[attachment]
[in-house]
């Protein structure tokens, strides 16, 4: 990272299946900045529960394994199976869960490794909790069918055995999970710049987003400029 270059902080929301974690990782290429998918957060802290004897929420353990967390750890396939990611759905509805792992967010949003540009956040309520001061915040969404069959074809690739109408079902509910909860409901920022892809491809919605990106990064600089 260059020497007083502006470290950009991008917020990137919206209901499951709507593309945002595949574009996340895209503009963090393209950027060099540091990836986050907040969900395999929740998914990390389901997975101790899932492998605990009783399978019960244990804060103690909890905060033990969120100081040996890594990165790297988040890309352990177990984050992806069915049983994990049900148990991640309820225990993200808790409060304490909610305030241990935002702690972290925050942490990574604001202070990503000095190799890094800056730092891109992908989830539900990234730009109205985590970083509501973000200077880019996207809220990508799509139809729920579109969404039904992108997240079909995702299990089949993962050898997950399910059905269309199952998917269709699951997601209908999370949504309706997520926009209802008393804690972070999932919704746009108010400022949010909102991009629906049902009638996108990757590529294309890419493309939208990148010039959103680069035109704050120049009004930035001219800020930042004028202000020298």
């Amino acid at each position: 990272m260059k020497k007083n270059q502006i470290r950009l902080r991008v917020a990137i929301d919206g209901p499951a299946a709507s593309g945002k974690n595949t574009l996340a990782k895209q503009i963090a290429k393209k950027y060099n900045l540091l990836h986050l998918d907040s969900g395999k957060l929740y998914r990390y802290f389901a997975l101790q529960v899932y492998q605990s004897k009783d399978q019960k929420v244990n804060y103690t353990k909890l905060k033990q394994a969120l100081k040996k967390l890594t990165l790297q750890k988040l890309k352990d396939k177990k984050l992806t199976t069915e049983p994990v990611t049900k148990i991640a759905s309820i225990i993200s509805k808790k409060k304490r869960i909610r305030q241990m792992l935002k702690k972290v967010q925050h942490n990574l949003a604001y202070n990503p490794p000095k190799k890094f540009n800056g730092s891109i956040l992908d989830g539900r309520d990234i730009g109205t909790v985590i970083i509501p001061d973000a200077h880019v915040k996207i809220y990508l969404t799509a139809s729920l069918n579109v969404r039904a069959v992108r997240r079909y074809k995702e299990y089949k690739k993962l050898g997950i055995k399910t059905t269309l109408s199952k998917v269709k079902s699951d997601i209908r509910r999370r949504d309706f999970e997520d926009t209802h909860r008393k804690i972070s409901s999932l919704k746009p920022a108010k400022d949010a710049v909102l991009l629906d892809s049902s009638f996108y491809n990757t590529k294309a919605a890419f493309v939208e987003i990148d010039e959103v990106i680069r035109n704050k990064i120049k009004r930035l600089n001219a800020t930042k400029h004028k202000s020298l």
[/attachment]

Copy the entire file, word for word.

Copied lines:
[in-house]
């Protein structure tokens, strides 16, 4: 990272299946900045529960394994199976869960490794909790069918055995999970710049987003400029 270059902080929301974690990782290429998918957060802290004897929420353990967390750890396939990611759905509805792992967010949003540009956040309520001061915040969404069959074809690739109408079902509910909860409901920022892809491809919605990106990064600089 260059020497007083502006470290950009991008917020990137919206209901499951709507593309945002595949574009996340895209503009963090393209950027060099540091990836986050907040969900395999929740998914990390389901997975101790899932492998605990009783399978019960244990804060103690909890905060033990969120100081040996890594990165790297988040890309352990177990984050992806069915049983994990049900148990991640309820225990993200808790409060304490909610305030241990935002702690972290925050942490990574604001202070990503000095190799890094800056730092891109992908989830539900990234730009109205985590970083509501973000200077880019996207809220990508799509139809729920579109969404039904992108997240079909995702299990089949993962050898997950399910059905269309199952998917269709699951997601209908999370949504309706997520926009209802008393804690972070999932919704746009108010400022949010909102991009629906049902009638996108990757590529294309890419493309939208990148010039959103680069035109704050120049009004930035001219800020930042004028202000020298």
């Amino acid at each position: 990272m260059k020497k007083n270059q502006i470290r950009l902080r991008v917020a990137i929301d919206g209901p499951a299946a709507s593309g945002k974690n595949t574009l996340a990782k895209q503009i963090a290429k393209k950027y060099n900045l540091l990836h986050l998918d907040s969900g395999k957060l929740y998914r990390y802290f389901a997975l101790q529960v899932y492998q605990s004897k009783d399978q019960k929420v244990n804060y103690t353990k909890l905060k033990q394994a969120l100081k040996k967390l890594t990165l790297q750890k988040l890309k352990d396939k177990k984050l992806t199976t069915e049983p994990v990611t049900k148990i991640a759905s309820i225990i993200s509805k808790k409060k304490r869960i909610r305030q241990m792992l935002k702690k972290v967010q925050h942490n990574l949003a604001y202070n990503p490794p000095k190799k890094f540009n800056g730092s891109i956040l992908d989830g539900r309520d990234i730009g109205t909790v985590i970083i509501p001061d973000a200077h880019v915040k996207i809220y990508l969404t799509a139809s729920l069918n579109v969404r039904a069959v992108r997240r079909y074809k995702e299990y089949k690739k993962l050898g997950i055995k399910t059905t269309l109408s199952k998917v269709k079902s699951d997601i209908r509910r999370r949504d309706f999970e997520d926009t209802h909860r008393k804690i972070s409901s999932l919704k746009p920022a108010k400022d949010a710049v909102l991009l629906d892809s049902s009638f996108y491809n990757t590529k294309a919605a890419f493309v939208e987003i990148d010039e959103v990106i680069r035109n704050k990064i120049k009004r930035l600089n001219a800020t930042k400029h004028k202000s020298l």